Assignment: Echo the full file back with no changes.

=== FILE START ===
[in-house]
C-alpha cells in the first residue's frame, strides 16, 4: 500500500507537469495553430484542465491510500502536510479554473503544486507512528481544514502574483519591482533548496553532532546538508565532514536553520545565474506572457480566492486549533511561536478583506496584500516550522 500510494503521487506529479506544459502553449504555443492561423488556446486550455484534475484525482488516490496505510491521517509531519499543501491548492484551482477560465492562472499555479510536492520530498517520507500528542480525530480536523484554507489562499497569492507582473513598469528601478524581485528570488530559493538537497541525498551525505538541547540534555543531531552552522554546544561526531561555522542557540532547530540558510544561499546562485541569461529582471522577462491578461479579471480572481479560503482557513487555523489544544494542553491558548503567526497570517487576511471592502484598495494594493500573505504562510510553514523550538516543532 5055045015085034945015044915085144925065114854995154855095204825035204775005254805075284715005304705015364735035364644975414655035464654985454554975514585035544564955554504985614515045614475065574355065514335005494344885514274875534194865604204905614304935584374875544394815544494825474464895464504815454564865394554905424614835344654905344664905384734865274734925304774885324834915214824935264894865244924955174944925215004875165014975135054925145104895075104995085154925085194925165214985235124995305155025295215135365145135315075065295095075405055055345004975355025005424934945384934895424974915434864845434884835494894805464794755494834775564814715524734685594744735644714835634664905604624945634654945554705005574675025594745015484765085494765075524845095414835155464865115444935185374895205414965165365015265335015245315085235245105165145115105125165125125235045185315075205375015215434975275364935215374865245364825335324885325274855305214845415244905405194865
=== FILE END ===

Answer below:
[in-house]
C-alpha cells in the first residue's frame, strides 16, 4: 500500500507537469495553430484542465491510500502536510479554473503544486507512528481544514502574483519591482533548496553532532546538508565532514536553520545565474506572457480566492486549533511561536478583506496584500516550522 500510494503521487506529479506544459502553449504555443492561423488556446486550455484534475484525482488516490496505510491521517509531519499543501491548492484551482477560465492562472499555479510536492520530498517520507500528542480525530480536523484554507489562499497569492507582473513598469528601478524581485528570488530559493538537497541525498551525505538541547540534555543531531552552522554546544561526531561555522542557540532547530540558510544561499546562485541569461529582471522577462491578461479579471480572481479560503482557513487555523489544544494542553491558548503567526497570517487576511471592502484598495494594493500573505504562510510553514523550538516543532 5055045015085034945015044915085144925065114854995154855095204825035204775005254805075284715005304705015364735035364644975414655035464654985454554975514585035544564955554504985614515045614475065574355065514335005494344885514274875534194865604204905614304935584374875544394815544494825474464895464504815454564865394554905424614835344654905344664905384734865274734925304774885324834915214824935264894865244924955174944925215004875165014975135054925145104895075104995085154925085194925165214985235124995305155025295215135365145135315075065295095075405055055345004975355025005424934945384934895424974915434864845434884835494894805464794755494834775564814715524734685594744735644714835634664905604624945634654945554705005574675025594745015484765085494765075524845095414835155464865115444935185374895205414965165365015265335015245315085235245105165145115105125165125125235045185315075205375015215434975275364935215374865245364825335324885325274855305214845415244905405194865